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International Series success puts UK franchise on the table

ByMatt Ford

Nov 1, 2016

There have been 17 games since 2007. Scarcely could it be believed that nine years ago the NFL rocked up on these shores, and it is safe to say they are not going anywhere soon. All signs from NFL commissioner Roger Goodell regarding developments in the UK point to the establishment of a franchise on this side of the Atlantic.

Sunday’s game between the Washington Redskins and the Cincinnati Bengals provided yet another reminder of the NFL’s international popularity. A week earlier, Twickenham hosted an NFL game for the first time in front of over 74,000 people; all of this happening against the backdrop of NFL UK strengthening ties with the league’s offices in New York. With comprehensive media coverage and even a highlights show on the BBC, there arguably has not been a better time to be an NFL fan in the UK.

The Jacksonville Jaguars, who have played one ‘home’ game a season at Wembley since 2013, are contracted to return every year until 2020, while Tottenham’s new ground has been developed with the NFL in mind and will begin to host up to 10 games when it is completed.

Such an investment is not only testament to what Goodell has repeatedly referred to as the ‘loyalty’ of the fan-base here, it is indicative of a project that Goodell himself has championed. Talk from earlier this year suggests that a franchise could be based here by 2022.

What once seemed a fad, a brief fixation with an unfamiliar sport, has developed into something much bigger. Far from being just another regular season game, it is a celebration of a sport the UK has grown to love. But for many, a UK franchise is too much of a stretch or, at the very least, a logistical impossibility. For others, it is another cynical ploy by the league to increase its revenue by capitalising on thousands of new supporters. The reality is rather different.

While the International Series as a spectacle is something special, it is questionable whether a franchise would be sustainable in the long run. Many of those who attend games here do so out of a love for the game and the vast majority already have allegiances. The question then becomes whether they be willing to lend their support to a London franchise eight times a season? It rather clouds the discussion.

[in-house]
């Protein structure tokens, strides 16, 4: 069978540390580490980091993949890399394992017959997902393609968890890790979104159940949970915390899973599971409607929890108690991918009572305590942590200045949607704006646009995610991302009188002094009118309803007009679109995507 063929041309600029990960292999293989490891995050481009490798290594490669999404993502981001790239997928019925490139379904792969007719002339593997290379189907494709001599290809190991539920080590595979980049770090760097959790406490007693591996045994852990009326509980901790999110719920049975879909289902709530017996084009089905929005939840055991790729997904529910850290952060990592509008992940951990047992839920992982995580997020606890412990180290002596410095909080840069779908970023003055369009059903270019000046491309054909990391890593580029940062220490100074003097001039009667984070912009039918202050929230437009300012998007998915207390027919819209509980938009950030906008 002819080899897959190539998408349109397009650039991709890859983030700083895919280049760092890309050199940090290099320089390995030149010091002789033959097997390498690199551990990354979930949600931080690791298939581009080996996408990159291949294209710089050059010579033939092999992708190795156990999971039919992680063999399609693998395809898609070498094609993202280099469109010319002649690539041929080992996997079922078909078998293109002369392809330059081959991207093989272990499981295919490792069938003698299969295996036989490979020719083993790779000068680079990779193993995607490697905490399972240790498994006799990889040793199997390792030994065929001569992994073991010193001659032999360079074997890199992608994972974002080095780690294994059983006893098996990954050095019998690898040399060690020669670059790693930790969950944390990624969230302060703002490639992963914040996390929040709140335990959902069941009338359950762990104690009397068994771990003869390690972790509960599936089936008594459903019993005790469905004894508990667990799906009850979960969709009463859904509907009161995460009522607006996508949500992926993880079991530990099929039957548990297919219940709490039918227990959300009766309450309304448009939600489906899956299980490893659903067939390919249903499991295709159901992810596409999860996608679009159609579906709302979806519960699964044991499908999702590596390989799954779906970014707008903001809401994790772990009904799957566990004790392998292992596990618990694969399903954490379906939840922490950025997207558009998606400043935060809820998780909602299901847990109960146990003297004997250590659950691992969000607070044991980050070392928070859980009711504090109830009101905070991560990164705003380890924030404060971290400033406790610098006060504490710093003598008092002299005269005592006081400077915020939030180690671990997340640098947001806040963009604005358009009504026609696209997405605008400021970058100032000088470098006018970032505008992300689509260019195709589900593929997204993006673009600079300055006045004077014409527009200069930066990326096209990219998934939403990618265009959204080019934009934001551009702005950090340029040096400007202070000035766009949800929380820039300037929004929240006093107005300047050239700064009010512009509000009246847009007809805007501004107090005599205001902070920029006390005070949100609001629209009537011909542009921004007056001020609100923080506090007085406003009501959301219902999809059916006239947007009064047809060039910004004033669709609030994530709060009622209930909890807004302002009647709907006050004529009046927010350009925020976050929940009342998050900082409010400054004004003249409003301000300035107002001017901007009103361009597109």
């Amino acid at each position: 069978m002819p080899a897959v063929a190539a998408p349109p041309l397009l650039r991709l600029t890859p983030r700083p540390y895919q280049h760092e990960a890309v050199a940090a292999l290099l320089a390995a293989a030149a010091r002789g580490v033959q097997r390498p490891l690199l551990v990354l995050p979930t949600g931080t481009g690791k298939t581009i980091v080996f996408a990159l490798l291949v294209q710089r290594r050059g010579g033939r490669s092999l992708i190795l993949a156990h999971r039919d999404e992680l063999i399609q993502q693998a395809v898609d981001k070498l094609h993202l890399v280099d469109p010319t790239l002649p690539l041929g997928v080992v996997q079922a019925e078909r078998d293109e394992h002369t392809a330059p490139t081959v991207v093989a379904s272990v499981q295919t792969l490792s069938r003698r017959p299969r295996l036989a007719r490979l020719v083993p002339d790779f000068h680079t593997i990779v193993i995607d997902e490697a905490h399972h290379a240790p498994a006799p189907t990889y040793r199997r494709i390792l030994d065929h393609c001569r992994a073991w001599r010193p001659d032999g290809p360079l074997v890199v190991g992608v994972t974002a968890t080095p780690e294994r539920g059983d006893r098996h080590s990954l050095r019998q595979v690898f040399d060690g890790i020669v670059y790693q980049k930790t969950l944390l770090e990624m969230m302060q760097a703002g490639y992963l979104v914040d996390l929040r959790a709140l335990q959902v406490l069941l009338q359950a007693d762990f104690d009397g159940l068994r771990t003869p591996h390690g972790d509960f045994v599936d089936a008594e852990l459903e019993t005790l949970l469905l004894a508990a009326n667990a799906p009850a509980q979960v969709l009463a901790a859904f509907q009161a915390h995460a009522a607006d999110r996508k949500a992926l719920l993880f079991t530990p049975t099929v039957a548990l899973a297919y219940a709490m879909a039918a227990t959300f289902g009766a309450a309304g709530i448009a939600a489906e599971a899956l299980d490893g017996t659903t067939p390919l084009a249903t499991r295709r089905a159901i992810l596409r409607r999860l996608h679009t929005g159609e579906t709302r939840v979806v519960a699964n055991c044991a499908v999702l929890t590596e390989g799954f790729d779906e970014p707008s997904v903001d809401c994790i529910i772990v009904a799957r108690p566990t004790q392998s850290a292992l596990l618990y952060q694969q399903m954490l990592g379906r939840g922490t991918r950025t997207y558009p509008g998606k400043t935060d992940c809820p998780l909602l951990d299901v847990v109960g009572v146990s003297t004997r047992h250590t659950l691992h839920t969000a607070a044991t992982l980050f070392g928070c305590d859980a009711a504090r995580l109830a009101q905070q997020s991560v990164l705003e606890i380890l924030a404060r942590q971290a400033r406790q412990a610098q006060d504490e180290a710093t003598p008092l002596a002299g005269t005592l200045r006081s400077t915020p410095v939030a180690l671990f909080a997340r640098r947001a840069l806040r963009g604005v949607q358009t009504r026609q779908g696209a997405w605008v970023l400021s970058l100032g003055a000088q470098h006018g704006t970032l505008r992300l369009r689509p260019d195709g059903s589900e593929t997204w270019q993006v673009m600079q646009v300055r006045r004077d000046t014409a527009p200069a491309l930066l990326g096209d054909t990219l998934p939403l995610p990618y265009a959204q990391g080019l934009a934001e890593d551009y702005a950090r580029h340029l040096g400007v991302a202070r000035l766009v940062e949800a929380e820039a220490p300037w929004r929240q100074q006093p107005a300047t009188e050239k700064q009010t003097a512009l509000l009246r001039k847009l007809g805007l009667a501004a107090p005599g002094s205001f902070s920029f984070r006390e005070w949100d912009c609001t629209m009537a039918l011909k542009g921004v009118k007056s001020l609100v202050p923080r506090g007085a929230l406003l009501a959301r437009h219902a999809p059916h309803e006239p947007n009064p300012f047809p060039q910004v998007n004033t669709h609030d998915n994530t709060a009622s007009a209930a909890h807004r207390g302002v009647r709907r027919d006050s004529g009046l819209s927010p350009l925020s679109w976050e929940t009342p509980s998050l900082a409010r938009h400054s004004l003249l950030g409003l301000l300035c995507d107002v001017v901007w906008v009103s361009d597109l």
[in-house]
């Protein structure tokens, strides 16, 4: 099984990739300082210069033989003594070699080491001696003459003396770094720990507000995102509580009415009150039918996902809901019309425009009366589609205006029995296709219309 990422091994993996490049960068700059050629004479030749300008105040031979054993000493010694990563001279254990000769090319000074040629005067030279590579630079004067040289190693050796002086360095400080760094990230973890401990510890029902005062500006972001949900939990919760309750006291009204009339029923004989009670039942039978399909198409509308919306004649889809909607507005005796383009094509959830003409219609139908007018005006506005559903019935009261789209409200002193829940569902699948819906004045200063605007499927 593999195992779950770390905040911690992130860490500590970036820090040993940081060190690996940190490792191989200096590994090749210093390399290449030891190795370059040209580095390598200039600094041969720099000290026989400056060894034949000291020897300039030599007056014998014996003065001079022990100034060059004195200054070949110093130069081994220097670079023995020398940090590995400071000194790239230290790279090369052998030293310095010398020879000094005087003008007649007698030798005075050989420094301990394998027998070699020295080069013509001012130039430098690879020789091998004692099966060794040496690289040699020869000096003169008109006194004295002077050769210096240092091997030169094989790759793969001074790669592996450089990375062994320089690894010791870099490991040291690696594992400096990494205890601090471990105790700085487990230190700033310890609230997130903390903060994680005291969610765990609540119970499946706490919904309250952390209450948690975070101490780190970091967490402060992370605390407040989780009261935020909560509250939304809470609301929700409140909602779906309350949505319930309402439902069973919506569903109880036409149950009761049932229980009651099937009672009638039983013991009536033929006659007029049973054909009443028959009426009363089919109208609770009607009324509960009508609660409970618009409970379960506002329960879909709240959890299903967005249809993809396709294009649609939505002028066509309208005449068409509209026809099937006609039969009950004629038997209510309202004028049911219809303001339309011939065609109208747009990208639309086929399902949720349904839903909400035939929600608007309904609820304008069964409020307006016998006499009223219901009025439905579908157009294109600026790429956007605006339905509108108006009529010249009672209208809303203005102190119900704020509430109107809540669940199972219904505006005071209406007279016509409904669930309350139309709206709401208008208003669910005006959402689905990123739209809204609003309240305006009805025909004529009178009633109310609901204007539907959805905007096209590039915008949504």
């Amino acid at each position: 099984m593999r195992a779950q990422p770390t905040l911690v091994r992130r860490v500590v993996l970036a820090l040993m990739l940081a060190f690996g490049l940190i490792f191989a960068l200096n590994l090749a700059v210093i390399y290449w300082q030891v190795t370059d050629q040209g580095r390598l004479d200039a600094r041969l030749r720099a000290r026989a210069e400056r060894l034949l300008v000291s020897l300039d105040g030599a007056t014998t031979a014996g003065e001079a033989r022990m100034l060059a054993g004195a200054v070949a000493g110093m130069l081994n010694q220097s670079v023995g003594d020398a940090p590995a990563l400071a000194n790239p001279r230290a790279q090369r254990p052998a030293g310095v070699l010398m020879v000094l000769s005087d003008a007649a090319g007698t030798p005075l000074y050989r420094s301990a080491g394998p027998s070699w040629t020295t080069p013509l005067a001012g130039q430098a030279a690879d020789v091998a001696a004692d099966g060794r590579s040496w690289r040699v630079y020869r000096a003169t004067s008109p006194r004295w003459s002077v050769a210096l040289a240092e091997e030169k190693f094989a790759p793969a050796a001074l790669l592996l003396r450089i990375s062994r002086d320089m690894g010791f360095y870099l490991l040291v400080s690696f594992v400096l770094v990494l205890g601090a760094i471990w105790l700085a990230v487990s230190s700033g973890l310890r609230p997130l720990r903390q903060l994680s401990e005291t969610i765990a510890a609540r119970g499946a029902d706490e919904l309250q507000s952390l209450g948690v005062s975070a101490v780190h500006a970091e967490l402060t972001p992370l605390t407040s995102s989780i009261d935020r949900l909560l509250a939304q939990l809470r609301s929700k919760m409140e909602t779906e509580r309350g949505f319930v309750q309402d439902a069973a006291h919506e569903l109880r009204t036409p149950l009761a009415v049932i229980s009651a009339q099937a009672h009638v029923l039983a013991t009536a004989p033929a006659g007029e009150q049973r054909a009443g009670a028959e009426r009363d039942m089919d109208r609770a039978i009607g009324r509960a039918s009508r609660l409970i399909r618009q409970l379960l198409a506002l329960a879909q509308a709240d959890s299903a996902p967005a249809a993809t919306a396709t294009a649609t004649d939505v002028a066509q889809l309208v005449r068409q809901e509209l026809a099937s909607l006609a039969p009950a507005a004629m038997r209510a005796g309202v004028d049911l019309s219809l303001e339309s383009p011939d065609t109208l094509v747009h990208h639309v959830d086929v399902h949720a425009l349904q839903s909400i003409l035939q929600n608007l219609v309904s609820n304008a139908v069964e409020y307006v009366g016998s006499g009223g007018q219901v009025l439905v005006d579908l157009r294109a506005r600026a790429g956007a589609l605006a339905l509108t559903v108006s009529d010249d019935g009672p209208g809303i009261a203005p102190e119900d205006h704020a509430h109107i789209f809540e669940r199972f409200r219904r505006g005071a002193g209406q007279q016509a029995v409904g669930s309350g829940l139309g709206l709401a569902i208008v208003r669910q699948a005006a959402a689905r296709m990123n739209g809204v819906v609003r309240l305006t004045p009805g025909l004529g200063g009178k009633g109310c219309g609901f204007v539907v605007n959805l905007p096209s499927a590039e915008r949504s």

In truth, I am sceptical as to whether a franchise would work. It would replace a three-times-a-season affair with an additional five games and, while ticket sales seem to indicate the insatiable desire for American football here, it would render the current International Series obsolete. One of the pulls of the league for prospective supporters is the unique atmosphere at NFL games. Lose that and you take one of the most anticipated events of the UK sporting calendar.

The league’s timeframe for when a franchise may relocate to London is also speculative and is largely based on trends and estimates, with the International Series and NFL services such as Game Pass being used as indicators. That is problematic.

Equally, for detractors, the expansion of the amount of games in the UK is troubling in itself. It looks increasingly likely that the Jaguars, given their links to the UK through Shahid Khan’s ownership of Fulham, would be the most obvious candidate to relocate in the future. For many, the idea of a team giving up a home game is inexcusable, leaving fans in the US one game short and Jacksonville fans, for example, sweating over the future of their team.
It is the equivalent of what would have happened had the Premier League gone ahead with a 39th game overseas every season, a plan mooted for several years.

There is no doubt that the International Series has been a breath of fresh air. It has allowed sports fans here to explore something that would otherwise have been out of reach and has had positive impacts at university level too.
A franchise is a different thing entirely, requiring a level of commitment from UK fans that, for some, may be too much to ask.


Image courtesy of Daniel

By Matt Ford

Matt is currently Head of Advertising and a fourth-year History student. He was previously Editor in Chief and Sport Editor.

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